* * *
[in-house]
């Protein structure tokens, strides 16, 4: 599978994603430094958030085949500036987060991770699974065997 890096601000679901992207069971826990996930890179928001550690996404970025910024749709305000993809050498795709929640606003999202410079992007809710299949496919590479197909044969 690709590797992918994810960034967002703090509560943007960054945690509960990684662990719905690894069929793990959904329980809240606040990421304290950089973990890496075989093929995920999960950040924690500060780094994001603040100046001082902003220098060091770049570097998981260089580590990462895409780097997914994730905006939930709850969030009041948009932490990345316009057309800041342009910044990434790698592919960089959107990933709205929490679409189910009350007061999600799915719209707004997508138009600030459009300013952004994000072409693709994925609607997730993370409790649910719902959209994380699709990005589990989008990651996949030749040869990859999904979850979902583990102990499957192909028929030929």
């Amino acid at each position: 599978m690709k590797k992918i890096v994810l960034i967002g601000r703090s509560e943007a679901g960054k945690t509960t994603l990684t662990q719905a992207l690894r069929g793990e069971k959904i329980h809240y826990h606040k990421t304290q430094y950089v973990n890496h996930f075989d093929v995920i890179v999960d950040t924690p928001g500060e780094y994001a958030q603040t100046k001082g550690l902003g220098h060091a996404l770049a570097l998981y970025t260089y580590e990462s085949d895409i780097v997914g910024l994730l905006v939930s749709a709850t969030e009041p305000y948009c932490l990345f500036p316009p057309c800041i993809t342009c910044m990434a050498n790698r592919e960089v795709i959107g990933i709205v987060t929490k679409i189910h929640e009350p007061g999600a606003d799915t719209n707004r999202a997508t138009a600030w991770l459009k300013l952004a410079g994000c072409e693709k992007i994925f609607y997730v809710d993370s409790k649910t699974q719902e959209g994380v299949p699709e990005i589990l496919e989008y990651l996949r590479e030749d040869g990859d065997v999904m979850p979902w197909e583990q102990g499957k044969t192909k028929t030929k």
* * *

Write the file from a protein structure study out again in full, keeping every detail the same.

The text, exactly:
[in-house]
């Protein structure tokens, strides 16, 4: 599978994603430094958030085949500036987060991770699974065997 890096601000679901992207069971826990996930890179928001550690996404970025910024749709305000993809050498795709929640606003999202410079992007809710299949496919590479197909044969 690709590797992918994810960034967002703090509560943007960054945690509960990684662990719905690894069929793990959904329980809240606040990421304290950089973990890496075989093929995920999960950040924690500060780094994001603040100046001082902003220098060091770049570097998981260089580590990462895409780097997914994730905006939930709850969030009041948009932490990345316009057309800041342009910044990434790698592919960089959107990933709205929490679409189910009350007061999600799915719209707004997508138009600030459009300013952004994000072409693709994925609607997730993370409790649910719902959209994380699709990005589990989008990651996949030749040869990859999904979850979902583990102990499957192909028929030929």
């Amino acid at each position: 599978m690709k590797k992918i890096v994810l960034i967002g601000r703090s509560e943007a679901g960054k945690t509960t994603l990684t662990q719905a992207l690894r069929g793990e069971k959904i329980h809240y826990h606040k990421t304290q430094y950089v973990n890496h996930f075989d093929v995920i890179v999960d950040t924690p928001g500060e780094y994001a958030q603040t100046k001082g550690l902003g220098h060091a996404l770049a570097l998981y970025t260089y580590e990462s085949d895409i780097v997914g910024l994730l905006v939930s749709a709850t969030e009041p305000y948009c932490l990345f500036p316009p057309c800041i993809t342009c910044m990434a050498n790698r592919e960089v795709i959107g990933i709205v987060t929490k679409i189910h929640e009350p007061g999600a606003d799915t719209n707004r999202a997508t138009a600030w991770l459009k300013l952004a410079g994000c072409e693709k992007i994925f609607y997730v809710d993370s409790k649910t699974q719902e959209g994380v299949p699709e990005i589990l496919e989008y990651l996949r590479e030749d040869g990859d065997v999904m979850p979902w197909e583990q102990g499957k044969t192909k028929t030929k």